A qualitative study of stellar birth, stellar structure and evolution, stellar nucleosynthesis, the Hertzsprung-Russell Diagram, white dwarfs, neutron stars, supernovae, black holes, proto-planetary systems, origin of the solar system and the search for exoplanets; utilizes active learning methods that incorporate observations from the current generation of ground and space-based telescopes. Open to all majors. Prerequisites: None |
|||

ASTR 104 | Introduction to Galaxies and Cosmology | 3 | 0 |

A qualitative study of properties of galaxies, galaxy evolution through cosmic time, galactic archaeology, active galactic nuclei, super-massive black holes, large-scale structure, the expansion history of the universe, cosmological parameters and Big Bang nucleosynthesis; utilizes active learning methods that incorporate observations from the current generation of ground and space-based telescopes. Open to all majors. Prerequisites: None |
|||

ASTR 109 | Big Bang and Black Holes | 3 | 0 |

Designed to give an intuitive understanding of the Big Bang and Black Holes, without mathematics, and de-mystify them for the non-scientist. Prerequisites: None Cross-Section: PHYS 109/ASTR 109 |
|||

ASTR 111 | Overview of Modern Astronomy | 4 | 2 |

(ASTR 1303 and ASTR 1103, ASTR 1403, PHYS 1303 and PHYS 1103, PHYS 1403) Overview of Modern Astronomy. Roots of modern astronomy; the scientific method; fundamental physical laws; the formation of planets, stars, and galaxies; introduction to cosmology; includes an integrated laboratory that reinforces the lecture topics, including hands-on experience with telescopes and imaging of celestial objects; not open to students who have taken ASTR 101 or ASTR 314. Prerequisites: None |
|||

ASTR 119 | Big Bang and Black Holes: Laboratory Methods | 1 | 2 |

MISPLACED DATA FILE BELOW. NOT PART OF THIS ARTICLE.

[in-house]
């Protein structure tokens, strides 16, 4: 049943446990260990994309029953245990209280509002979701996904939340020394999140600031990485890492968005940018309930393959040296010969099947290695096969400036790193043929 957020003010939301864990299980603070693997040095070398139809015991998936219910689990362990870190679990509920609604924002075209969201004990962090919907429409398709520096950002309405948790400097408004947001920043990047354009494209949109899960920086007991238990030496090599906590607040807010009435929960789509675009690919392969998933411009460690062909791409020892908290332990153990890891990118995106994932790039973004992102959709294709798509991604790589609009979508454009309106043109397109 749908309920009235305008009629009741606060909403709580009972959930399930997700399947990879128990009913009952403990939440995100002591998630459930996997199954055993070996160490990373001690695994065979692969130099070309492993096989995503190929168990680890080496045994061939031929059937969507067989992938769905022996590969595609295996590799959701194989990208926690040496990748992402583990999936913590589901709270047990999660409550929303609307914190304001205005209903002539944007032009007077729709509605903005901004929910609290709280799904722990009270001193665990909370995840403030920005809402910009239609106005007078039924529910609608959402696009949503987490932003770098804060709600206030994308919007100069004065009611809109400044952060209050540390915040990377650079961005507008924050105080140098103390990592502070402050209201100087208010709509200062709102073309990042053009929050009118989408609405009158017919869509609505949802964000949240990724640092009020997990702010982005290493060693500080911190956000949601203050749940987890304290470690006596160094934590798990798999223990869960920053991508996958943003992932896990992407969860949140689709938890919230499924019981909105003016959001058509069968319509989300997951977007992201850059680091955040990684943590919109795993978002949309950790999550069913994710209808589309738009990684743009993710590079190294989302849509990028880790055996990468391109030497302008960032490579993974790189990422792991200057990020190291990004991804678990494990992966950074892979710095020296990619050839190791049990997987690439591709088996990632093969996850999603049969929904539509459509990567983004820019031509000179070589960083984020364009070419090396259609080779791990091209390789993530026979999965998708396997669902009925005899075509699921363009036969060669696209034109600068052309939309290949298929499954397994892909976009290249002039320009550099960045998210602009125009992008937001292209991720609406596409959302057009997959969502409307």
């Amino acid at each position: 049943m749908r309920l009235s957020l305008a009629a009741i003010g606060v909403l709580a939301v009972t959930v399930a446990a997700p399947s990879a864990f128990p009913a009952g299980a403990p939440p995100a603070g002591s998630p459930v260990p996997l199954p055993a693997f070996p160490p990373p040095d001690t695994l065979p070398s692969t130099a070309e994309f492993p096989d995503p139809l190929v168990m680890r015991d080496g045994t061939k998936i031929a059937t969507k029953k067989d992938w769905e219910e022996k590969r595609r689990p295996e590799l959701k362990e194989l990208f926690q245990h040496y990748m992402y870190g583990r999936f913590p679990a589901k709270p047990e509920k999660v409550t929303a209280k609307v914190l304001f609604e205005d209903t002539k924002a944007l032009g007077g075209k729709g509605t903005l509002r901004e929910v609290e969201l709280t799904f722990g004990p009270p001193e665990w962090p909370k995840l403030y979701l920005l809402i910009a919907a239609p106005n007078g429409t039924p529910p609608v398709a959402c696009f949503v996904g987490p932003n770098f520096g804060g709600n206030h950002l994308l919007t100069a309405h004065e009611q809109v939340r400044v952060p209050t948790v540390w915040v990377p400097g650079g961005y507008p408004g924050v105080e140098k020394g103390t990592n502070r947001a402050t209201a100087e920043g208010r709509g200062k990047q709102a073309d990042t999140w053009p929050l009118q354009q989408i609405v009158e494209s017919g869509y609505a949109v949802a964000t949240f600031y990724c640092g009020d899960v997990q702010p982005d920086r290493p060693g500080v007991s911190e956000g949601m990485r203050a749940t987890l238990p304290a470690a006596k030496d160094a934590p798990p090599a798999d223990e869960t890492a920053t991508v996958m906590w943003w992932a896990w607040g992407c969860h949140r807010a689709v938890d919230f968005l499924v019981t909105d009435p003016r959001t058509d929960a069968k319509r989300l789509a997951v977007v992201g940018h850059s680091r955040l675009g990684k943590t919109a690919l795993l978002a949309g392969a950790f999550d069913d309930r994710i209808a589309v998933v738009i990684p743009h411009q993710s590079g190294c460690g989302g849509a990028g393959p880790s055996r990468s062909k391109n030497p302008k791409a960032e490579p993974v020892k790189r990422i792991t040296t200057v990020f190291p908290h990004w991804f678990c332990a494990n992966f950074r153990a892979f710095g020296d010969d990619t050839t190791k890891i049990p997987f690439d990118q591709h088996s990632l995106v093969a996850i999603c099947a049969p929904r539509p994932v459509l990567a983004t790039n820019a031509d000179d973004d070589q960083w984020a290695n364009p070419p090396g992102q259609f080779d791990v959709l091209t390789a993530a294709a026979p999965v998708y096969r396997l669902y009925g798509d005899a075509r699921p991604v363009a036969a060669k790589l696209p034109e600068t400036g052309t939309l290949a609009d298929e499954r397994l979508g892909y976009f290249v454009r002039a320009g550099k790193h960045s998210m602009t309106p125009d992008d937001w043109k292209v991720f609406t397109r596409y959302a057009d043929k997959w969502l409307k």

Hands-on understanding of the concepts surrounding the Big Bang and Black Holes; emphasis on the evidence-based decision making process, methods and presentation; for non-scientists. Companion course for ASTR 109/PHYS 109/PHYS 109/ASTR 109. Prerequisites: ASTR/PHYS 109/ASTR 109 or registration therein. Cross-Section: PHYS 119/ASTR 119. |
|||

ASTR 285 | Directed Studies | 1–4 | 1–4 |

Special work in laboratory or theory to meet individual requirements in cases not covered by regular curriculum; intended for use as lower-level credit. Prerequisites: Approval of department head. |
|||

ASTR 289 | Special Topics in | 1–4 | 0–4 |

Selected topics in an identified area of astronomy. May be repeated for credit. Prerequisites: Approval of instructor. |
|||

ASTR 291 | Research | 0–4 | 0–4 |

Research conducted under the direction of faculty member in astronomy. May be repeated 2 times for credit. Prerequisites: Freshman or sophomore classification and approval of instructor. |
|||

ASTR 314 | Survey of Astronomy | 3 | 0 |

Primarily for majors in science and engineering. Kepler's laws, law of gravitation, solar system, stars, stellar evolution, nucleosynthesis, cosmology, clusters, nebulae, pulsars, quasars, black holes. Prerequisites: PHYS 207 or PHYS 208. |
|||

ASTR 320 | Astrophysical Research Methods | 2 | 0 |

Background and tools used by astronomical researchers in performing analyses; topics include reduction of photometric and spectroscopic data, bivariate and multivariate statistical methods and chi-squared minimization. Prerequisites: ASTR 314. |
|||

ASTR 401 | Stars and Extrasolar Planets | 3 | 0 |

How stars are born, how internal structure changes, nuclear fuel burned and ultimate fate; extrasolar planet detection, formation, properties and habitability. Prerequisites: ASTR 314. |
|||

ASTR 403 | Extragalactic Astronomy and Cosmology | 3 | 0 |

Physical makeup of individual galaxies and large scale structure in the universe; origin and eventual fate of the universe; interpretation of observational data as it relates to baryonic matter, Dark Matter and cosmological models with Dark Energy. Prerequisites: ASTR 314. |
|||

ASTR 420 | Advanced Astrophysical Research Methods | 3 | 0 |

Advanced research techniques used by modern-day astronomers to obtain, process and analyze data from grounds and space-based telescopes. Prerequisites: Grade of C or better in ASTR 320 or approval of instructor. |
|||

ASTR 485 | Directed Studies | 1–12 | 1–12 |

Special work in laboratory or theory to meet individual requirements in cases not covered by regular curriculum. Prerequisites: Approval of department head. |
|||

ASTR 489 | Special Topics in… | 1–4 | 0–4 |

Selected topics in an identified topic of astronomy. May be repeated for credit. Prerequisites: Approval of instructor. |
|||

ASTR 491 | Research | 0–4 | 0–4 |

Research conducted under the direction of faculty member in astronomy. May be repeated for credit. Registration in multiple sections of this course is possible within a given semester provided that the per semester credit hour limit is not exceeded. Prerequisites: Junior or senior classification and approval of instructor. |